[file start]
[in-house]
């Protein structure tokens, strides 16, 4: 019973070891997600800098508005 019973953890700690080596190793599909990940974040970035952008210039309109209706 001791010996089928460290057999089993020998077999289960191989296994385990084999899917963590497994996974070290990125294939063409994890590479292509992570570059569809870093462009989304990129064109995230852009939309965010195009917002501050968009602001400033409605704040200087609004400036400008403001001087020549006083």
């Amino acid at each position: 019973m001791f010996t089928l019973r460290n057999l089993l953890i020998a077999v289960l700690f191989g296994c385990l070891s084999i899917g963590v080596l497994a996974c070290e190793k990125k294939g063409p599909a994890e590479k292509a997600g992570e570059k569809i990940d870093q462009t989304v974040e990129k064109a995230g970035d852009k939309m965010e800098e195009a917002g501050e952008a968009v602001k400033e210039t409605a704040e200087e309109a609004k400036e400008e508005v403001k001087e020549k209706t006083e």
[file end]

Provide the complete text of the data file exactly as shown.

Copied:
[in-house]
């Protein structure tokens, strides 16, 4: 019973070891997600800098508005 019973953890700690080596190793599909990940974040970035952008210039309109209706 001791010996089928460290057999089993020998077999289960191989296994385990084999899917963590497994996974070290990125294939063409994890590479292509992570570059569809870093462009989304990129064109995230852009939309965010195009917002501050968009602001400033409605704040200087609004400036400008403001001087020549006083």
């Amino acid at each position: 019973m001791f010996t089928l019973r460290n057999l089993l953890i020998a077999v289960l700690f191989g296994c385990l070891s084999i899917g963590v080596l497994a996974c070290e190793k990125k294939g063409p599909a994890e590479k292509a997600g992570e570059k569809i990940d870093q462009t989304v974040e990129k064109a995230g970035d852009k939309m965010e800098e195009a917002g501050e952008a968009v602001k400033e210039t409605a704040e200087e309109a609004k400036e400008e508005v403001k001087e020549k209706t006083e």